2. Postoperative cord/plexus/peripheral nerve injury: Patients presenting with loss of movement or sensations with clinical disability relating to spinal nerve roots or to individual nerves, following anesthesia which was not due to a direct result of surgical technique
  3. Postoperative stroke: This was defined as a sudden onset of a neurological deficit due to focal disruption of cerebral circulation due to brain ischemia or hemorrhage
  4. Postoperative paraparesis, paraplegia, quadriparesis, and quadriplegia: Decrease or loss of power in legs, arms or all four limbs presenting in the postoperative period within 48 h
  5. New onset postoperative seizures due to a nonsurgical cause: When a patient with no prior history had generalized convulsive or tonic-clonic movements that required treatment
  6. Postoperative vocal cord injury (due to neurological reasons): Patients presenting with hoarseness of voice postoperatively where a nonneurological reason was ruled out
  7. Miscellaneous group: If the neurological morbidity did not fall in any of the above categories.


The main contributing factor to the morbidity was identified and further classified into human failure, communication or team error or organizational failure. The following definitions were used to classify the main contributing factor. Human failure was defined as situation where accepted/established practice was not followed in relation to and execution of clinical decisions. Communication or team errors were where communication breakdown between anesthesia team members, or anesthesia or surgical team was primarily responsible. Organizational errors were where the system was at fault.[5]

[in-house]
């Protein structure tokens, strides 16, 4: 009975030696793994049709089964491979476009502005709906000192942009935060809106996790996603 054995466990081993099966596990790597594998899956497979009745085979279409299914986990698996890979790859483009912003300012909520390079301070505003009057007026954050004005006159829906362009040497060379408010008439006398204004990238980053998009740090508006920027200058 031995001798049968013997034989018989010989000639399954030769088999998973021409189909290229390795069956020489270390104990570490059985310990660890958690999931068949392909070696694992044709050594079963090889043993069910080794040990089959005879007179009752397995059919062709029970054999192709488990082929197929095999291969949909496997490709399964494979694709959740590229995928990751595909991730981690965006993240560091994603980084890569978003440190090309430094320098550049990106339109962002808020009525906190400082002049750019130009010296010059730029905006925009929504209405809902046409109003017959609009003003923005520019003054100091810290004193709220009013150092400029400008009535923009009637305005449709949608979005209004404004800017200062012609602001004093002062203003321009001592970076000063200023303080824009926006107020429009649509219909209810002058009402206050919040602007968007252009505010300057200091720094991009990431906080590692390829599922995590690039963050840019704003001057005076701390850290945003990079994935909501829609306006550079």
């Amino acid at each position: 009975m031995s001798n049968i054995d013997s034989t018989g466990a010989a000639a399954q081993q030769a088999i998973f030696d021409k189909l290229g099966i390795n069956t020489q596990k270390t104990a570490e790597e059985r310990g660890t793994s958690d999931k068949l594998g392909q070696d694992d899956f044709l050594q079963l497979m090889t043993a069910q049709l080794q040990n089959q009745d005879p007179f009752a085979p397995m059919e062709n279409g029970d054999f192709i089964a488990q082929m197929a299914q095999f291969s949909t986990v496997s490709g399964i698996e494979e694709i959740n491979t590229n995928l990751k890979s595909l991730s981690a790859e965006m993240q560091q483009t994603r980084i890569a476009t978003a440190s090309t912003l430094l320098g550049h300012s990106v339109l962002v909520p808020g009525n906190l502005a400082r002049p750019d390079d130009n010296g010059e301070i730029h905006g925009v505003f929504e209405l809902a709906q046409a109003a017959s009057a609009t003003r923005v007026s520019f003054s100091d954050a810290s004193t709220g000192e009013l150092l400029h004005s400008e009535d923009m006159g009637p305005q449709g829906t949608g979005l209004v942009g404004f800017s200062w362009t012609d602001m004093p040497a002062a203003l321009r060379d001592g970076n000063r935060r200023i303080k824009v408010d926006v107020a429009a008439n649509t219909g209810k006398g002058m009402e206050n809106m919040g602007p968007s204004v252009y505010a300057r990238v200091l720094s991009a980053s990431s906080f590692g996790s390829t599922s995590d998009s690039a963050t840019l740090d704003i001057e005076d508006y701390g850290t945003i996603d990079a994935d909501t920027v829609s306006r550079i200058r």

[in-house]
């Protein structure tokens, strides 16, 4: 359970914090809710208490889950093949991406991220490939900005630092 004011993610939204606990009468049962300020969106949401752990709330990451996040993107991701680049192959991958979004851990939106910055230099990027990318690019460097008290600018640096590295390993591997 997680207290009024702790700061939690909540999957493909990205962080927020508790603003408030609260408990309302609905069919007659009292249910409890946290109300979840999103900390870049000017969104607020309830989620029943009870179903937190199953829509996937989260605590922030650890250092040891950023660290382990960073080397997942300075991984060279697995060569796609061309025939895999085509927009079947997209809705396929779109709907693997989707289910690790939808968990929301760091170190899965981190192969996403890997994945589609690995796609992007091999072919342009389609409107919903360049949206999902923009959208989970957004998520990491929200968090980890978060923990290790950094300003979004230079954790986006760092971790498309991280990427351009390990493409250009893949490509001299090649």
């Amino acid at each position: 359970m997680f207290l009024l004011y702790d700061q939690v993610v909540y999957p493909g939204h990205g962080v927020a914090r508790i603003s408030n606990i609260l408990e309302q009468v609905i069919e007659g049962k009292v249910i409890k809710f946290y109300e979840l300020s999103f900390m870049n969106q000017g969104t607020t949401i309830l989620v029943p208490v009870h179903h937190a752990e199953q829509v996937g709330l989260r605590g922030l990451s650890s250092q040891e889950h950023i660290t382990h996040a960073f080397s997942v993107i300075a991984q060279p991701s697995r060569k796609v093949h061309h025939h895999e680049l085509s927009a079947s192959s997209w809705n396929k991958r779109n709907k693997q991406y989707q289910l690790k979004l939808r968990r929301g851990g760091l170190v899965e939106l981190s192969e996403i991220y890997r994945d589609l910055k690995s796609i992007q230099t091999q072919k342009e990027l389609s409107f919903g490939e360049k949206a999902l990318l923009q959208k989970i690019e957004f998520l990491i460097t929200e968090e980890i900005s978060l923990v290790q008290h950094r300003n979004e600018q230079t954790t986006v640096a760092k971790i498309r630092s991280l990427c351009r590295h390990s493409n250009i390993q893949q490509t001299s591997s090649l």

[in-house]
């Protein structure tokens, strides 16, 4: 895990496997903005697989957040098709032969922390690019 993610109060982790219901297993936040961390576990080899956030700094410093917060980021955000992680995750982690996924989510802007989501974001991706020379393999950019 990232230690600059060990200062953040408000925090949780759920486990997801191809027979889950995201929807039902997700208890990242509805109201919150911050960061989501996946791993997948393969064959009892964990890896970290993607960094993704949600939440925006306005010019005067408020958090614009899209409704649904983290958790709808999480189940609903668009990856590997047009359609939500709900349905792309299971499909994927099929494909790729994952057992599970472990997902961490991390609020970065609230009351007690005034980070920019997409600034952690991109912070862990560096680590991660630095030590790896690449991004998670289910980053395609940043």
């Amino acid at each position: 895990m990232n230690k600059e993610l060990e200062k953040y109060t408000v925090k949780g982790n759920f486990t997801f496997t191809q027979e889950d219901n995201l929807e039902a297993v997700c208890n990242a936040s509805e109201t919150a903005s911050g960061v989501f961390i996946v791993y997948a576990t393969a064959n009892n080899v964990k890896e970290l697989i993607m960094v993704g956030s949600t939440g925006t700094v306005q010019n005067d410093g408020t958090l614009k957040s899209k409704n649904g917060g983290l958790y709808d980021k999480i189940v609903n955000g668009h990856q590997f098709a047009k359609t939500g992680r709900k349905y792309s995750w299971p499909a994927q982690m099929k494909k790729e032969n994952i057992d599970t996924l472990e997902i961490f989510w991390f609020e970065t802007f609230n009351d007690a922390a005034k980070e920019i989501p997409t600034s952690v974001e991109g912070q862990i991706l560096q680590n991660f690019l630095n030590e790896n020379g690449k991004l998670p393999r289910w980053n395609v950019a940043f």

Each set of case file and review forms were then discussed by the two reviewers. In case of any disagreement, the third author was approached. A summary of adopted methodology is shown in the [Flow Chart] [Additional file 1].

Statistics

All statistical analysis was performed using Statistical Packages for Social Science Version 19 (SPSS Inc., Chicago, IL, USA). Qualitative variables such as morbidity, gender, American Society of Anesthesiologists (ASA) status, type of anesthesia, and surgery were presented as frequency and percentage while mean and standard deviation (SD) were computed for age.


  Results Top


During the study period, 195,031 patients underwent anesthesia at our institution. We present the data of 29 patients who had major neurological morbidity (1:6700). Seventeen of these patients underwent general anesthesia (GA), six received regional anesthesia, and six combined GA and regional technique. The patient demographics and neurological injury observed are given in [Table 1].